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Turn2us's Top Five News Stories

  • 28/09/2015
  • Author:MartinKitara

Our pick of major stories of interest

newspapers

Tory Welfare cuts will destroy benefit of new living wage, research shows

A record 6.5 million people – almost a quarter of UK workers – will remain trapped on poverty pay next year, despite George Osborne’s 50p-an-hour increase in the national minimum wage, according to research by the Resolution Foundation think tank 

Pop stars, world leaders rally to end poverty 

New York (AFP) - Some of the biggest names in music and politics from Beyoncé to European prime ministers rallied in a concert aimed at mobilizing action to eradicate extreme poverty.
 
Jobs website criticised for 'offensive' homeless advertising campaign 

A careers website has been flooded with complaints after it left cardboard signs reading “Found a Job” on fake “homeless beds” around London as part of a marketing campaign. The stunt by City Calling used blankets, sandals and dog bowls to create the illusion of a homeless person living on the street.

Redesign our education system to rescue people from poverty 

Since the election, the political agenda has been dominated by global events: the migrant crisis, the European debate. However, we must remind ourselves that politicians are elected on their perceived ability to improve the country’s wellbeing, as well as playing a good global game. The unsensational matter of education grabs little air time, but we should all pay attention. A lot has been said and spent on education, but the UK system is in crisis.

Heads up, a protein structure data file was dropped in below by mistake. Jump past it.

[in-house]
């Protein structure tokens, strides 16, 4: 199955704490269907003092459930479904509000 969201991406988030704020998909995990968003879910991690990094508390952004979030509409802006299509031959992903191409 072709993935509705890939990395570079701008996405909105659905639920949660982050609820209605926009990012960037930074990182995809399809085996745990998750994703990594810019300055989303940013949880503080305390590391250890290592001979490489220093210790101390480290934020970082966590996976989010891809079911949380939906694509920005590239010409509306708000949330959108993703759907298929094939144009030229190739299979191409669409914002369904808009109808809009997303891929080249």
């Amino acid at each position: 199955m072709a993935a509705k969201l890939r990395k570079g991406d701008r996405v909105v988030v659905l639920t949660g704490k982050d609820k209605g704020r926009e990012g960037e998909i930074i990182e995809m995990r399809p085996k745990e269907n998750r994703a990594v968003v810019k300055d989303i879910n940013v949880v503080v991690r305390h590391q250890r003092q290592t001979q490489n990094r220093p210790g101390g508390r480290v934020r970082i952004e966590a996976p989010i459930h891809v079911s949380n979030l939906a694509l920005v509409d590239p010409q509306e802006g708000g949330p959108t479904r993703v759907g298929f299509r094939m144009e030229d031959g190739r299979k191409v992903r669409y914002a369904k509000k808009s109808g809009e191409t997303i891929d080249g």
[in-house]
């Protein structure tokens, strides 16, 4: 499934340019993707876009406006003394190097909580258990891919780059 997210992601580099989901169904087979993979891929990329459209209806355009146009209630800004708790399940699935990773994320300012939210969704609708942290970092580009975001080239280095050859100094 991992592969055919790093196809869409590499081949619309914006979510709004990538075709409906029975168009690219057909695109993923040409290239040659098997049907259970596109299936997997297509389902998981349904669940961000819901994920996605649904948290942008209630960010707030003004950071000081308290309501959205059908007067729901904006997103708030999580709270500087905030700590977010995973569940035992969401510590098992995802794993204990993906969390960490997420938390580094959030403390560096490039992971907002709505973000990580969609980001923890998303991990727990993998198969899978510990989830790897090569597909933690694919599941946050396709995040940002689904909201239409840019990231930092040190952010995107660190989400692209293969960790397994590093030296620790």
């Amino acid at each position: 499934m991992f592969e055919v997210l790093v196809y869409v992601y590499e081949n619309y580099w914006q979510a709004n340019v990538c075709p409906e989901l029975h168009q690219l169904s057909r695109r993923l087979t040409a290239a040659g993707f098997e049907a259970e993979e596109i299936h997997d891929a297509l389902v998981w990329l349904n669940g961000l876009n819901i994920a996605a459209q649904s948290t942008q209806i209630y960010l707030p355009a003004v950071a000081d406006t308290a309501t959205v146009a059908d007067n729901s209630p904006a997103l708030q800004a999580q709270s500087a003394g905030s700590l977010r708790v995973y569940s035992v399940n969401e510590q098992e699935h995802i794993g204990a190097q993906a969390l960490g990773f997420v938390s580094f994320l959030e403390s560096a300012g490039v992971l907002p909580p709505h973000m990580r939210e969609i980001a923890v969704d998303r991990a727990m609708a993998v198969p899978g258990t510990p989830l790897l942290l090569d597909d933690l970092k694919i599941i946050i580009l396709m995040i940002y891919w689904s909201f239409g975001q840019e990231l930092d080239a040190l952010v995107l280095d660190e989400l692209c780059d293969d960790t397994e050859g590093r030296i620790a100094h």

The Social Mobility and Child Poverty Commission recently published a detailed report describing the existence of a “class ceiling”. Its main thrust is that the top jobs go to the best educated, a function of class. Worryingly, it noted that Britain faces a permanent social divide if the “class ceiling” is not addressed.

Millions of Britons turn to credit when income changes unexpectedly

An estimated 6.5 million Britons have been forced to rely on credit in the past 12 months after their income unexpectedly took a turn for the worse, according to debt charity StepChange.
 

 

 

 

 


 

 

 

 

 

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